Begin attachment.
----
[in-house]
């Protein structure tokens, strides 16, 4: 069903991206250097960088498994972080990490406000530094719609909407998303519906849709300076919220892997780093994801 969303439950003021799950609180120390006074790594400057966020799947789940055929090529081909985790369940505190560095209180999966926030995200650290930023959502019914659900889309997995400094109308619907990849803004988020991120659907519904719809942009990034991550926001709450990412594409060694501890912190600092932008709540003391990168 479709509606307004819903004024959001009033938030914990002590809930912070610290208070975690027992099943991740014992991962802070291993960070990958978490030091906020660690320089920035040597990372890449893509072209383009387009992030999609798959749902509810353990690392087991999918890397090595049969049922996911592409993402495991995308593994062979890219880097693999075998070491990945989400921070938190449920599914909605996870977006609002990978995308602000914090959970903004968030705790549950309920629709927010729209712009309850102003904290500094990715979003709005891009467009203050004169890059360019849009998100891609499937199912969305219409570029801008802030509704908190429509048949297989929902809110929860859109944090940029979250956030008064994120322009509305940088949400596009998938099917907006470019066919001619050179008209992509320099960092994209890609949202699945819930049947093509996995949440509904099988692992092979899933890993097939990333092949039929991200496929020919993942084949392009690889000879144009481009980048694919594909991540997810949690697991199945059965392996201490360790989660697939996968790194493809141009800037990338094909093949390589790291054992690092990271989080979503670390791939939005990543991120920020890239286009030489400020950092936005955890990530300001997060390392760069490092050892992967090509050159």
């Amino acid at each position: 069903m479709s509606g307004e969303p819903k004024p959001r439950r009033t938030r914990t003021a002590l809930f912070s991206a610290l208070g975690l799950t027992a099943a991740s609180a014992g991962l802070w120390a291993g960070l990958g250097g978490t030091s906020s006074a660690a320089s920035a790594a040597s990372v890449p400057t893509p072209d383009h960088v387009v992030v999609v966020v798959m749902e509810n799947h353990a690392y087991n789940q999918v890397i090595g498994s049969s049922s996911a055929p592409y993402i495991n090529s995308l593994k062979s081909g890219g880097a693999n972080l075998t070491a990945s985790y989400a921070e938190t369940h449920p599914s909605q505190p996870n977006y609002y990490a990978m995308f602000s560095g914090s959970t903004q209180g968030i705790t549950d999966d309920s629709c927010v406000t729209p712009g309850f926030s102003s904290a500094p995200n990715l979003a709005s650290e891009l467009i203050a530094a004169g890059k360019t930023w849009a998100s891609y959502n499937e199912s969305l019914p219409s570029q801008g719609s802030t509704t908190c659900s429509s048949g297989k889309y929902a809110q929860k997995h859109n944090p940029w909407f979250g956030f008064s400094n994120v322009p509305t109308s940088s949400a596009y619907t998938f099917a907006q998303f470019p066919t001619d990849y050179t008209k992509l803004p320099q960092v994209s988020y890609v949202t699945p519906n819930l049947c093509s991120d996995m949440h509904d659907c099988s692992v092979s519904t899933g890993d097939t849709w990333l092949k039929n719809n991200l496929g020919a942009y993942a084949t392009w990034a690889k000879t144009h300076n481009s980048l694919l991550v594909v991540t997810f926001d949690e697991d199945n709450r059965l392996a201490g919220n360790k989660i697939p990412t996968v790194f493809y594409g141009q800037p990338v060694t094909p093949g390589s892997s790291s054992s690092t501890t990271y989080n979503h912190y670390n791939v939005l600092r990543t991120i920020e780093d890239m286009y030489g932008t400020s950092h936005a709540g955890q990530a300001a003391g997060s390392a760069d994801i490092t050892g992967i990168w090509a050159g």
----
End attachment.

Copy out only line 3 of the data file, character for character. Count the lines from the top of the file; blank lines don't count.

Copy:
């Amino acid at each position: 069903m479709s509606g307004e969303p819903k004024p959001r439950r009033t938030r914990t003021a002590l809930f912070s991206a610290l208070g975690l799950t027992a099943a991740s609180a014992g991962l802070w120390a291993g960070l990958g250097g978490t030091s906020s006074a660690a320089s920035a790594a040597s990372v890449p400057t893509p072209d383009h960088v387009v992030v999609v966020v798959m749902e509810n799947h353990a690392y087991n789940q999918v890397i090595g498994s049969s049922s996911a055929p592409y993402i495991n090529s995308l593994k062979s081909g890219g880097a693999n972080l075998t070491a990945s985790y989400a921070e938190t369940h449920p599914s909605q505190p996870n977006y609002y990490a990978m995308f602000s560095g914090s959970t903004q209180g968030i705790t549950d999966d309920s629709c927010v406000t729209p712009g309850f926030s102003s904290a500094p995200n990715l979003a709005s650290e891009l467009i203050a530094a004169g890059k360019t930023w849009a998100s891609y959502n499937e199912s969305l019914p219409s570029q801008g719609s802030t509704t908190c659900s429509s048949g297989k889309y929902a809110q929860k997995h859109n944090p940029w909407f979250g956030f008064s400094n994120v322009p509305t109308s940088s949400a596009y619907t998938f099917a907006q998303f470019p066919t001619d990849y050179t008209k992509l803004p320099q960092v994209s988020y890609v949202t699945p519906n819930l049947c093509s991120d996995m949440h509904d659907c099988s692992v092979s519904t899933g890993d097939t849709w990333l092949k039929n719809n991200l496929g020919a942009y993942a084949t392009w990034a690889k000879t144009h300076n481009s980048l694919l991550v594909v991540t997810f926001d949690e697991d199945n709450r059965l392996a201490g919220n360790k989660i697939p990412t996968v790194f493809y594409g141009q800037p990338v060694t094909p093949g390589s892997s790291s054992s690092t501890t990271y989080n979503h912190y670390n791939v939005l600092r990543t991120i920020e780093d890239m286009y030489g932008t400020s950092h936005a709540g955890q990530a300001a003391g997060s390392a760069d994801i490092t050892g992967i990168w090509a050159g």